reality is structured. In particular it clarifies the perspective from which,
as noted by Diana James, Australian Aboriginal cultures are able to live in
a continuous present that is intimately associated with a mythical Dreamtime.
There are some amusing socio-structural parallels to the behaviour of Nobel-fanatic
gurus of fundamental physics and cosmology compared with those of the meditating
gurus of enlightenment -- including drum-playing! Fritjof Capra (1991) and others
have endeavoured to bridge the gap between them -- imperilling their careers.
To the ordinary person, preoccupation with the origins of the universe and rare
fundamental particles might legitimately be seen as being as credible as preoccupation
with gods and spirits -- accessible under equally rare and problematic circumstances
in which the standards of proof and replication are curiously reframed. It is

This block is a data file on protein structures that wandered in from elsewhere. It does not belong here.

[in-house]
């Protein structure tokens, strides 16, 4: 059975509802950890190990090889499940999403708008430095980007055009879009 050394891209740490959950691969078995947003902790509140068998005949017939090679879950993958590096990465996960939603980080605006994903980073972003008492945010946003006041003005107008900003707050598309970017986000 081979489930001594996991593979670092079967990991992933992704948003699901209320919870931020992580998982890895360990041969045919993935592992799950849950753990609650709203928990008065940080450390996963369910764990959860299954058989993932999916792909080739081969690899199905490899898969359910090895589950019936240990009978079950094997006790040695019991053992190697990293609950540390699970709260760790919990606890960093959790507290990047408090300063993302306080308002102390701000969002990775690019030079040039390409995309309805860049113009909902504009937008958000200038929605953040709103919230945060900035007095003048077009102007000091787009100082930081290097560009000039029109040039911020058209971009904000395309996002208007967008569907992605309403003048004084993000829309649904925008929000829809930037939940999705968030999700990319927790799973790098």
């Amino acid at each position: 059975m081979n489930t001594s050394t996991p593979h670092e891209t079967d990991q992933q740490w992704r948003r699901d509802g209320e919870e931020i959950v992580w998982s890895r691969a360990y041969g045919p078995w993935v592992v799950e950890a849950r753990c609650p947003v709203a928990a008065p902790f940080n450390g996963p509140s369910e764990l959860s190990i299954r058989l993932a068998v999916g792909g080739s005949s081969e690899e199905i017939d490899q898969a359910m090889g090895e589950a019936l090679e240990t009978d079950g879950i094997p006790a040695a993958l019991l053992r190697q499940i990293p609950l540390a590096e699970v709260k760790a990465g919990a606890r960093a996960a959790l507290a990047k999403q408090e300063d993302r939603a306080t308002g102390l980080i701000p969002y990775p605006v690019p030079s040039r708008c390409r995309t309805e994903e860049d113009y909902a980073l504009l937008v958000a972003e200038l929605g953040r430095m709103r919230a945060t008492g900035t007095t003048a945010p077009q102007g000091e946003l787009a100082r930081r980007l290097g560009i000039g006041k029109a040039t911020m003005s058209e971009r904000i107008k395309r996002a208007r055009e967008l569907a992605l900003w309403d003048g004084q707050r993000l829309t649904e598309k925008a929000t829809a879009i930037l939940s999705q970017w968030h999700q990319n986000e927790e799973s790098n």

curious that very high levels of funding are required to undertake such research
in the fundamental sciences -- when one requisite of research into the present
moment, as practiced by some gurus, is the complete absence of material resources.
One line of investigation is that of grammar as it responds to past, present
and future -- and provides or precludes various space-time conditions according
to the language.
Pasting the past
|Pasting the present
||Pasting the future
Presenting the past
|Presenting the present
||Presenting the future
|Futuring the past
||Futuring the present
||Futuring the future
Periodic table of present/presence (grammar) -- to highlight the subtle variants